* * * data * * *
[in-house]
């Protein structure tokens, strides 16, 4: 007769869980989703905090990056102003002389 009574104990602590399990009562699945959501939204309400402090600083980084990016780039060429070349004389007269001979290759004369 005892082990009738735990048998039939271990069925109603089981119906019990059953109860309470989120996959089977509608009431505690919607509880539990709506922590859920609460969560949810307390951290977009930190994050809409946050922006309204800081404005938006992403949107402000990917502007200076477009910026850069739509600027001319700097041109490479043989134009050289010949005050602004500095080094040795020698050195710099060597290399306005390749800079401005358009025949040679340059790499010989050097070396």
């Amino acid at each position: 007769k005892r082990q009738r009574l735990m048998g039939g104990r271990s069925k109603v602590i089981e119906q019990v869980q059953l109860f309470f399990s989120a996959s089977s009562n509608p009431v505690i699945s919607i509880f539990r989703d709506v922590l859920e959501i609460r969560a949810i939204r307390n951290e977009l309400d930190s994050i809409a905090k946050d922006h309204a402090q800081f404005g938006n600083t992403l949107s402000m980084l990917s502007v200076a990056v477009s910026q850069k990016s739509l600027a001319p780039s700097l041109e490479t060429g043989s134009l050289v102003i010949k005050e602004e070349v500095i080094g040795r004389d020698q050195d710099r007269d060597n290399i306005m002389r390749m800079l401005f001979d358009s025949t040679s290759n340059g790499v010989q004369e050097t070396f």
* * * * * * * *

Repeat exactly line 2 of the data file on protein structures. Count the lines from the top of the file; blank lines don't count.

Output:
């Protein structure tokens, strides 16, 4: 007769869980989703905090990056102003002389 009574104990602590399990009562699945959501939204309400402090600083980084990016780039060429070349004389007269001979290759004369 005892082990009738735990048998039939271990069925109603089981119906019990059953109860309470989120996959089977509608009431505690919607509880539990709506922590859920609460969560949810307390951290977009930190994050809409946050922006309204800081404005938006992403949107402000990917502007200076477009910026850069739509600027001319700097041109490479043989134009050289010949005050602004500095080094040795020698050195710099060597290399306005390749800079401005358009025949040679340059790499010989050097070396």